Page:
Nick Patsaouras, president of the Southern California Rapid Transit District board of directors, once used his Mercedes 450 SL coupe to block an RTD bus that failed to stop for a a woman who was running to the bus stop.
"I asked the driver why he couldn't wait a minute to pick up the lady," said Patsaouras. "He said he had to meet a schedule.
"I told him one-minute waiting wouldn't kill him," Patsaouras said. The RTD president then returned to his car and drove away.
That kind of intensity has marked the career of Patsaouras, a wealthy, politically ambitious San Fernando Valley businessman involved in many major activities in Los Angeles.
"Whenever he does anything, he throws himself into it completely," said former Los Angeles City Councilwoman Peggy Stevenson, a close friend of Patsaouras.
Metro Rail Proponent
Patsaouras (pronounced Pat-sigh-or-us) is perhaps best known and--with his distinctive Greek accent--most recognized as one of the most vocal proponents of Los Angeles' proposed Metro Rail subway. He has been in the forefront of an intense and uphill political struggle to put together the complex, delicate and still elusive financing plan for the $3.3-billion project.
Besides presiding over the nation's largest bus system, Patsaouras, 41, is board chairman of Los Angeles-based Marathon National Bank. He is a partner in an electrical engineering firm. He is chairman of the Los Angeles Board of Zoning Appeals. He is a leader in Los Angeles' Greek community. And, politically active Los Angeles attorney Mickey Kantor said, he is "one of the most significant fund-raisers in California," primarily supporting Democrats like himself but some Republicans too.
"He's really made himself a political force in Southern California in a very short time," said former Los Angeles County Dist. Atty. Robert Philibosian, a Patsaouras friend and neighbor.
A once-poor immigrant who became a millionaire in his mid-30s, Patsaouras is--Stevenson said--"the personification of the American dream come true."
"Here is a man who came here at age 17, with little knowledge of the language, without anybody, and because of hard work and determination became a successful businessman," said Stevenson, herself of Greek descent.
Dedicated, Hard Working
A handsome, impeccably dressed man, Patsaouras starts his day with a 5:30 a.m. workout at his health club and often doesn't return home until after midnight. He is a dedicated, hard-working man who, on the night his wife, Sylvia, gave birth to the first of their two children, returned to his engineering office until 4 a.m. to finish a job he promised would be ready that morning.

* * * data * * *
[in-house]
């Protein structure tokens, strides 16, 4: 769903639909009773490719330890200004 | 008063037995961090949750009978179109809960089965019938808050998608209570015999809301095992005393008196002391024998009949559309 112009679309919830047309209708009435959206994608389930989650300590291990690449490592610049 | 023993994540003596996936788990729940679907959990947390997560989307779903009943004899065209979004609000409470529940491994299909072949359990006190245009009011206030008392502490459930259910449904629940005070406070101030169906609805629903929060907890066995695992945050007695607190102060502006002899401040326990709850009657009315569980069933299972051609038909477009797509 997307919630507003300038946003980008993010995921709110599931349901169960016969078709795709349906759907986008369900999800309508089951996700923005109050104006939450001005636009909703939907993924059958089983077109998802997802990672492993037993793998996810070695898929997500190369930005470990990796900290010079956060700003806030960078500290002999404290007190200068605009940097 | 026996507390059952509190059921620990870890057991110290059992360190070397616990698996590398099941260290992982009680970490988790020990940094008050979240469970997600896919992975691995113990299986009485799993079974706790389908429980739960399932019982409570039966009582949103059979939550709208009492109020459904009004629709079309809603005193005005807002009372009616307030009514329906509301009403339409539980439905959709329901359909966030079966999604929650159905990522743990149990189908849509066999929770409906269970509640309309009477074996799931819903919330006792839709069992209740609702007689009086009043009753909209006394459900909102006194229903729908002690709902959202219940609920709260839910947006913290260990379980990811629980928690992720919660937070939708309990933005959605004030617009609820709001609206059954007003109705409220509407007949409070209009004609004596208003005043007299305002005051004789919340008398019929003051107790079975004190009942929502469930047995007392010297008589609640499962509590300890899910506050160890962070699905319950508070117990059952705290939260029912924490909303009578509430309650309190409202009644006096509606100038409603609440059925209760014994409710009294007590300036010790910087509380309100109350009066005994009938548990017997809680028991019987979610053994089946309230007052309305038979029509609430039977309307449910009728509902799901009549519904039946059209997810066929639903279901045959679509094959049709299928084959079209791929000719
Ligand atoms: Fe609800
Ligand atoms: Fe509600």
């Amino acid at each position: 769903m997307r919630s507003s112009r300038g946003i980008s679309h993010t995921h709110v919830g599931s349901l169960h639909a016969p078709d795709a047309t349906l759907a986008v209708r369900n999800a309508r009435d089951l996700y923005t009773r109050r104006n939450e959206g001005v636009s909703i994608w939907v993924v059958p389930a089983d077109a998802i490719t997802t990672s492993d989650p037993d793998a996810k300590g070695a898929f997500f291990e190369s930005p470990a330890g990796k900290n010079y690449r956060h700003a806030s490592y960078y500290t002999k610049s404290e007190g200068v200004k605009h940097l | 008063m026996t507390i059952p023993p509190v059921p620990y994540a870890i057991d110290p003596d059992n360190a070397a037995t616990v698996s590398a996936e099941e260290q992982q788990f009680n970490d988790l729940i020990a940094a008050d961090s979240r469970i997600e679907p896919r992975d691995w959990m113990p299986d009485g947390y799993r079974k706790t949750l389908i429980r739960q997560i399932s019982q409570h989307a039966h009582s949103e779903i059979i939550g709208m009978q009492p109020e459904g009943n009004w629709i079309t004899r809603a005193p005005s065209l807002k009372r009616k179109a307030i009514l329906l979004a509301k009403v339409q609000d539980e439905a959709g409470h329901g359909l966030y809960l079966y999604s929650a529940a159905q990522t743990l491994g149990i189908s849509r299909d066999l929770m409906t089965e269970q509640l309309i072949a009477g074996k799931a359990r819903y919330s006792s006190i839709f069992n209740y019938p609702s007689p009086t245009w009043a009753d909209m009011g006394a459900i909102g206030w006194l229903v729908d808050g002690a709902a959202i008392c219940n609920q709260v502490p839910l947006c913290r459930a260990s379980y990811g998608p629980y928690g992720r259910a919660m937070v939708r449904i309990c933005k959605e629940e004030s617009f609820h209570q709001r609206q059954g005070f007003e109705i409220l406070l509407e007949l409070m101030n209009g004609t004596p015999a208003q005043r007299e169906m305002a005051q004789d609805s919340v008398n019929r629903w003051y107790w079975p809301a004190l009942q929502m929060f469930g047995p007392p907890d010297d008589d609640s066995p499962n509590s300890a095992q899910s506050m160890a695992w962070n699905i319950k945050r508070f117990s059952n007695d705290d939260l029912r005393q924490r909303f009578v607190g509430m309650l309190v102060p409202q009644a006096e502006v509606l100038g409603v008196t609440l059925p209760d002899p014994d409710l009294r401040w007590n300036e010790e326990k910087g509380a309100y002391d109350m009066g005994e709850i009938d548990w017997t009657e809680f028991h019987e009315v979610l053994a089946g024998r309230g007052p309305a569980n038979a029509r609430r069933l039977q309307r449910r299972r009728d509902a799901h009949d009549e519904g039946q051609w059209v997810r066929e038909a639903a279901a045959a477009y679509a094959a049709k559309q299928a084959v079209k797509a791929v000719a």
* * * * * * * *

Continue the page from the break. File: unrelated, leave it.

He does not like to play second fiddle. When asked to serve on the Southern California finance committee for Democrat Walter F. Mondale's 1984 presidential campaign, he demanded to be named chairman. He got his way. As a result, he said, he personally raised between $150,000 and $200,000 for Mondale's campaign, a figure that Democratic Party officials do not dispute.
He is direct and impatient. Critics say he is abrupt and rude. While presiding over RTD meetings, Patsaouras often says "thank you" to board members while cutting them off in mid-sentence to speed up the proceedings. At one recent meeting, Patsaouras told fellow board member Jay Price, "You already spoke twice. Say something new."
"His style is no-nonsense," said a colleague of Patsaouras' on the RTD board who asked not to be identified. "I think he feels there is too little time in this life to spend on niceties."
"I don't like small talk," Patsaouras said. When he takes a business call, he said, "I don't want to hear someone ask, 'How was your weekend?' I want to conduct business."
Patsaouras' favorite pastime is dancing Greek-style alone on the dance floor in a taverna.
"Sometimes, I go to a restaurant and say to myself, 'I'm just going to have a drink. I'm not going to dance,' " Patsaouras said. "But when I hear that bouzouki, it does something to me. It makes my whole body awaken, and I get up and dance," he said, referring to a Greek musical instrument.
But his passion is politics.
"I like being able to influence decisions," he said. "I'm good at it."
"He likes the role of kingmaker," said Peter Katsufrakis, a retired Los Angeles municipal judge who serves with Patsaouras on the board of the Hellenic-American Chamber of Commerce, a group that Patsaouras founded in 1982 to promote Greek culture.
"He wants to be a mover and a shaker," said Los Angeles City Councilman Zev Yaroslavsky. "He feels that America has given him a great opportunity, and he wants to give something back."
Actor Telly Savalas, a Patsaouras friend, said, "He's a guy who's paying the country back."
Others feel that Patsaouras, who ran unsuccessfully for a seat on the Los Angeles County Board of Supervisors in 1980, has a burning ambition to make himself better known for another try at elective office.